A key House Republican chastised members of his party Monday for suggesting that the GOP agree to let tax rates rise on the wealthy as part of a deal to avoid the "Fiscal Cliff."
"You cannot negotiate with yourself," House Majority Whip Kevin McCarth told CNBC's "Squawk Box" on Monday. "We're always going to talk about the tough stuff, the spending cuts later. But we're spending too much now. That's our challenge."
McCarthy's comments, which echoed a Wall Street Journal editorial on Monday, came after several Republicans suggested letting tax rates rise on the wealthy in order to shift the debate to spending cuts and entitlement reforms.
GOP Sen. Bob Corker is among those urging a shift in strategy, as he explained to CNBC later on Monday morning. (Read more: Why We Should Just Raise Taxes on the Rich: Corker)
"The best place for Republicans to be is to pass the rate increases, be done with it and then we're still focused on the right thing, which is entitlement changes," he said in an interview on "Squawk on the Street."
But McCarthy said Republicans should be negotiating with President Obama, not each other.
Republicans have agreed to put revenues on the table by closing tax loopholes and deductions, not by raising rates. McCarthy pointed out on Monday that the president said the same thing just last year.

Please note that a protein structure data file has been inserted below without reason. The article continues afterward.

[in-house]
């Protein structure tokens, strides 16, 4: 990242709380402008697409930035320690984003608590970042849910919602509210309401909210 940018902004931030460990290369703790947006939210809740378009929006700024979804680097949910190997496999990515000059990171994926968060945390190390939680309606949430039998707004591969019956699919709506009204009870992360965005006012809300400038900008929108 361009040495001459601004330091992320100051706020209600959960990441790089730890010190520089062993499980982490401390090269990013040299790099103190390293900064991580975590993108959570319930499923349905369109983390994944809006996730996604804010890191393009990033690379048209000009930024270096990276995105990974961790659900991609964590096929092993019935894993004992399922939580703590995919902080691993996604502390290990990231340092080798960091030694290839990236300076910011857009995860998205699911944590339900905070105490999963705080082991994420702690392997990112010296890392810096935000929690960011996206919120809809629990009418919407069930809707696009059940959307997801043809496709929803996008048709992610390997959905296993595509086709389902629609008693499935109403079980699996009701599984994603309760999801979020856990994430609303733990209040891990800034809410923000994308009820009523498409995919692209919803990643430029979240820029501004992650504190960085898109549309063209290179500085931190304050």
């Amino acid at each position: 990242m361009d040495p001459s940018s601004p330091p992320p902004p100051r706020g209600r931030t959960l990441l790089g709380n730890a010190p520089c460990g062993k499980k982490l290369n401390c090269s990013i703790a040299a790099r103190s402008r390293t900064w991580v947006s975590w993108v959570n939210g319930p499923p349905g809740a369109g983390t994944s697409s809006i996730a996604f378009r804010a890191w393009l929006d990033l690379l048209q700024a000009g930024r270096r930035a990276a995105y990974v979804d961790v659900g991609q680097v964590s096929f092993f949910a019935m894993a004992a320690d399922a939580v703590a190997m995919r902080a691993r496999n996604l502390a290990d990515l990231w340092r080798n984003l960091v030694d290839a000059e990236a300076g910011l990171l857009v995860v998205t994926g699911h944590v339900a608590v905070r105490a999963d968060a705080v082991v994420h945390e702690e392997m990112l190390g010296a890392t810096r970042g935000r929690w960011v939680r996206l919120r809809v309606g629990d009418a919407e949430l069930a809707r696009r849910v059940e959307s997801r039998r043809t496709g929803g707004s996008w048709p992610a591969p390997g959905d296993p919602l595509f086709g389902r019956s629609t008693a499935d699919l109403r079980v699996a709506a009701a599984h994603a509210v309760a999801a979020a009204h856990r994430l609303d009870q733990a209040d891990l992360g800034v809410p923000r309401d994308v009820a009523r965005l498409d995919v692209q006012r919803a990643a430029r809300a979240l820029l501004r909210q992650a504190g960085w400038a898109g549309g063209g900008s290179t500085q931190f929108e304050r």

"Give us $1.2 trillion in additional revenues, which could be accomplished without hiking tax rates. It could simply be accomplished by eliminating loopholes, eliminating some deductions and engaging in a tax reform process that could lower rates generally while broadening the base," said President Obama on July 22, 2011.
McCarthy said Obama is now asking for more taxes to spend more, which will get us into a worse situation.
"There is more money sitting cash on hand than at any time in 50 years in America," said McCarthy. "If we ended uncertainty [and cut a deal], we'd have the biggest stimulus with no money from government being borrowed."
—By CNBC's Matthew J. Belvedere; Follow him on Twitter @Matt_SquawkCNBC